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charles: the story that i've heard is that nat king cole would come over and see the "lido de paris" show. and so, when they were here, he tried to come in and see them, and they told him he could sit on the side of the stage and watch. and so the "lido" people said, "no show unless -- if nat king cole is not sitting front and center, we're not gonna do a show." i have been...asked by a lot of people why do i play to segregated audiences. but, you see, in my profession, i'm an entertainer, and i think in playing to all types of audiences and particularly being a negro performer when you're having white as well as colored audiences, you're helping a lot to bring people together. schwartz: before they desegregated in 1960, the casino owners said, "well, i'm not prejudiced, but many of my customers are. and if we desegregate, it'll be bad for business." the high rollers were from the south.
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people running casinos didn't want to upset them or force things on them. charles: the hotel people were afraid that the rest of the audience would walk out if they saw a black guy sitting in the front. the almighty dollar is what rules everything. but they loved nat king cole. people were there taking pictures, signing autographs. so, it was another one of those milestones where they broke that racial barrier. mckee: back then, there was a section of vegas where black people stayed and lived. not in the hotels on the strip. the west side was the black community back in those days. sammy davis had to stay in a person's house when he came here. until sinatra and dean martin says, "no." why do you idolize sinatra so?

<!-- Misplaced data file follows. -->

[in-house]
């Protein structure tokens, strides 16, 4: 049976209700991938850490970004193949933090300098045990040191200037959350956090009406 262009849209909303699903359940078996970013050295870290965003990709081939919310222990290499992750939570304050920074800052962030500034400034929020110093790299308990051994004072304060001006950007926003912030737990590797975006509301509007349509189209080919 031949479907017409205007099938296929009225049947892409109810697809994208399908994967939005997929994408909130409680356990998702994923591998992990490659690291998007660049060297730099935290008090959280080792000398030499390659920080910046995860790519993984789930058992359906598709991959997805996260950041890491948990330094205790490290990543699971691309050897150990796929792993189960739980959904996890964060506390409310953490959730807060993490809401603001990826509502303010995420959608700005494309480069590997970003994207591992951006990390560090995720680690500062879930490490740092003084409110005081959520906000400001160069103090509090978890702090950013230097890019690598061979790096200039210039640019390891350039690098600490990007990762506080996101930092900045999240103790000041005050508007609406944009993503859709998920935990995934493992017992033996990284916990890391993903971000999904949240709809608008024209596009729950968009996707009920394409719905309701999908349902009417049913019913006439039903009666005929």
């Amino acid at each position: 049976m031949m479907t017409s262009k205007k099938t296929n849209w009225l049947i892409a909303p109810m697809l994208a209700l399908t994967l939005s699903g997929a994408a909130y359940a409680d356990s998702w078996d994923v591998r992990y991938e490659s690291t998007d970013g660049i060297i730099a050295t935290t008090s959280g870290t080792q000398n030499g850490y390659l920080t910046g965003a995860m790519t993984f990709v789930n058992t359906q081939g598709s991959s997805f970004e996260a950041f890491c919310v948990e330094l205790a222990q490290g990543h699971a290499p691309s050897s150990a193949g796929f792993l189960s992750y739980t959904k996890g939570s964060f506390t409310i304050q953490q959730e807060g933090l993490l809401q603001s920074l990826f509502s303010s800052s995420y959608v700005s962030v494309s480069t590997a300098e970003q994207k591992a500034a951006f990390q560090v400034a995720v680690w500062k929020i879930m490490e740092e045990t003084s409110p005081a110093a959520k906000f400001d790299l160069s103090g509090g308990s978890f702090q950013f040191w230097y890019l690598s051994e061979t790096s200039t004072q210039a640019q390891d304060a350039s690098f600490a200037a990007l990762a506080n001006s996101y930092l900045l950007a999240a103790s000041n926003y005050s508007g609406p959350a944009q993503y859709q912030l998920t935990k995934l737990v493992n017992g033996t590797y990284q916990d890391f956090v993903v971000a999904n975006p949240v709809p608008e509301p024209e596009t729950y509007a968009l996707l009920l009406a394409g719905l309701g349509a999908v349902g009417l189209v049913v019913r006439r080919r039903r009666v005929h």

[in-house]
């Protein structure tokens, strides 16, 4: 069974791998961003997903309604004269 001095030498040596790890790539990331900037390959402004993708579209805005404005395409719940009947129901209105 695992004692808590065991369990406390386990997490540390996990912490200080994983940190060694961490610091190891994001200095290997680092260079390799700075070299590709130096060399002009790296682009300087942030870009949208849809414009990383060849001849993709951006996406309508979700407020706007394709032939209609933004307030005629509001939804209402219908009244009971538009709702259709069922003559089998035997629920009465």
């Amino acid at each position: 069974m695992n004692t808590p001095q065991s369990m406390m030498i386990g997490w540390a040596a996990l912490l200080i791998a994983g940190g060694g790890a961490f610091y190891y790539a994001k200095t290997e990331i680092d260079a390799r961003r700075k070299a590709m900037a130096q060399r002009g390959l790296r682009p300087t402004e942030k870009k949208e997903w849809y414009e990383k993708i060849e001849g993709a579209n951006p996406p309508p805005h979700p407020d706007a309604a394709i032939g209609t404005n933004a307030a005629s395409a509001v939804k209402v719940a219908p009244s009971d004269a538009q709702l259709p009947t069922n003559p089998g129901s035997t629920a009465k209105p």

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i can only explain to you that if i'm with a group of white people and i walk into a place with them and someone says something -- somebody might say, "come on, sam, let's leave." it might be me. i'm usually the first guy that senses it and says, "i don't wanna go in" or "let's leave." frank wouldn't do this. now, it might be -- the right, proper way is probably to get up and walk out, but frank says, "no, we got to find out why this is." yeah. and he pursues it. mckee: i don't doubt for one minute that frank sinatra helped dramatically to get sammy to be the first person to stay in the hotel. but if sammy wasn't who he was, the talent that he had, it wouldn't have happened. sinatra: when i found that ella and all of the black performers were living on the other side of the town, i began to make noise about it. i think a few other entertainers began to pick up on that, too, and they hollered. but i guess i was the biggest mouth in the town.